Medicare Lessons for Senator Cruz

September 27, 2013 at 5:27 pm Leave a comment

Alice Bers, JD – Litigation Attorney

Senator Ted Cruz’s long speech on the Senate floor against “Obamacare” (the Affordable Care Act)might have been a remarkable spectacle and certainly led to a lot of press coverage. But many of his statements do real harm. Declarations like “you don’t want an IRS agent deciding if your mom lives or dies,” lead to people calling our office in fear that they will lose their health insurance. (For the record, people on Medicare will stay on Medicare.) The relentless efforts by Senator Cruz and others to turn people against Obamacare, to the point of telling them not to sign up for health insurance they may desperately need, brought to mind a contrast with the implementation of Medicare Part D, the prescription drug benefit that was passed under President George W. Bush.

In 2006 people were starting to enroll in Medicare Part D. It was not the drug benefit that many of us in the Medicare advocacy world wanted. It was administered by numerous private insurance companies rather than being a straightforward, public Medicare benefit. Its structure was difficult to explain, with a big “donut hole” that left many vulnerable people with high out of pocket costs. It prohibited Medicare from negotiating lower drug prices from manufacturers. We voiced these complaints and advocated for a different kind of drug coverage. But Part D was the drug benefit we got. It was the law, and we knew people on Medicare who were in desperate need of prescription drug coverage, even if that coverage was imperfect. Many of us had clients who split pills, skipped doses, or had to choose between medicine and food.

So we went to trainings, gave talks at senior centers, helped people choose plans, and helped resolve problems that prevented some from getting their medications smoothly. Once Part D got started – and it was a rocky start – we even filed lawsuits to make sure that people were actually getting the Part D benefits they were supposed to get, improving the existing program. We did not try to prevent Part D’s implementation, “defund” it, spread falsehoods about it, or try to make it fail.. We tried to make sure people could make the best possible use of Part D, because people needed their medications. We did and still do advocate for changes to Part D (like closing the donut hole, finally being accomplished by Obamacare!). Today there are millions of people who need health insurance and cannot get it. Obamacare will help them get that insurance. (Luckily, there are also people working hard to enroll the uninsured.) This new program may not be perfect, but obstructing its implementation, scaring away people who truly need insurance coverage, placing political gain over the urgent medical needs of real people – those tactics should be out of bounds.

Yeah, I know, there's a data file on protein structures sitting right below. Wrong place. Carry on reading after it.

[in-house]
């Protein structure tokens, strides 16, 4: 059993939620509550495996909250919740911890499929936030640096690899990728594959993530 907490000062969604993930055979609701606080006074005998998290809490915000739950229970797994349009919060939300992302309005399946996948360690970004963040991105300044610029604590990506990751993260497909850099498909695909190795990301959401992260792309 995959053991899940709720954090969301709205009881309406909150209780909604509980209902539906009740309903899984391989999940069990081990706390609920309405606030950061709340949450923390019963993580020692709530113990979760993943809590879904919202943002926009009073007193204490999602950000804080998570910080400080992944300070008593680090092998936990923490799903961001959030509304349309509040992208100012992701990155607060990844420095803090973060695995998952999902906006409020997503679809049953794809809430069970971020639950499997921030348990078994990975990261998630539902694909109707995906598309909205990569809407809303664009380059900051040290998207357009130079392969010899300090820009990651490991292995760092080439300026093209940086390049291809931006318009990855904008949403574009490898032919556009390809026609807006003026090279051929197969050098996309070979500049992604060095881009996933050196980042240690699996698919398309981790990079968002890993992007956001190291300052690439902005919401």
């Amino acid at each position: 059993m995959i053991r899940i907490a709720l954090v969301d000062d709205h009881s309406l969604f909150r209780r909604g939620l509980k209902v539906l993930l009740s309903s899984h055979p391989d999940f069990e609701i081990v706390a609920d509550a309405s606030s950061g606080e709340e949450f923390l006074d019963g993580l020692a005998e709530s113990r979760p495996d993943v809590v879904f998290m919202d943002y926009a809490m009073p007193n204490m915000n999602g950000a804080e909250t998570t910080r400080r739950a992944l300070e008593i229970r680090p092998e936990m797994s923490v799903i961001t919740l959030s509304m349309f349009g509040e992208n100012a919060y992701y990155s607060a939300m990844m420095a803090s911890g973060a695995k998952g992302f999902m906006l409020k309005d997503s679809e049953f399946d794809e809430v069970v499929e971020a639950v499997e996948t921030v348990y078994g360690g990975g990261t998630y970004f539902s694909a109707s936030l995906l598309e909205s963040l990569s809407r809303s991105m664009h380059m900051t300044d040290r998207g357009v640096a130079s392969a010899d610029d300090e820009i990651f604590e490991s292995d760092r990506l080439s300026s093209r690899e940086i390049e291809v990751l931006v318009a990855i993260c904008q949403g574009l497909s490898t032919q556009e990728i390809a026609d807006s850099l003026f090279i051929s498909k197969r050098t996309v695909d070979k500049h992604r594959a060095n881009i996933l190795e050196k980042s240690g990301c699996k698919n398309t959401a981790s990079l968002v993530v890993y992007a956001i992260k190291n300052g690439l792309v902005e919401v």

Entry filed under: Access to Health Care, Affordable Care Act, Fiscal Responsibility, Health Care Reform, Health Care Reform Repeal, Myths, Public vs. Private Health Coverage, Reform. Tags: , , , , .

Alternative Recommendations from Long Term Care Commission Members, Including the Center’s Judith Stein Don’t Believe Us? Listen to the George W. Bush CMS Director!

Leave a Reply

Fill in your details below or click an icon to log in:

WordPress.com Logo

You are commenting using your WordPress.com account. Log Out / Change )

Twitter picture

You are commenting using your Twitter account. Log Out / Change )

Facebook photo

You are commenting using your Facebook account. Log Out / Change )

Google+ photo

You are commenting using your Google+ account. Log Out / Change )

Connecting to %s

Subscribe to the comments via RSS Feed


Health Policy Expertise

We provide effective, innovative opportunities to impact federal Medicare and health care policies and legislation in order to advance fair access to Medicare and quality health care.

Judith A. Stein, Executive Director

Contact us by email
for a free consultation,
Or call at (202) 293-5760.
Se habla español
September 2013
M T W T F S S
« Jul   Oct »
 1
2345678
9101112131415
16171819202122
23242526272829
30  

Feeds


%d bloggers like this: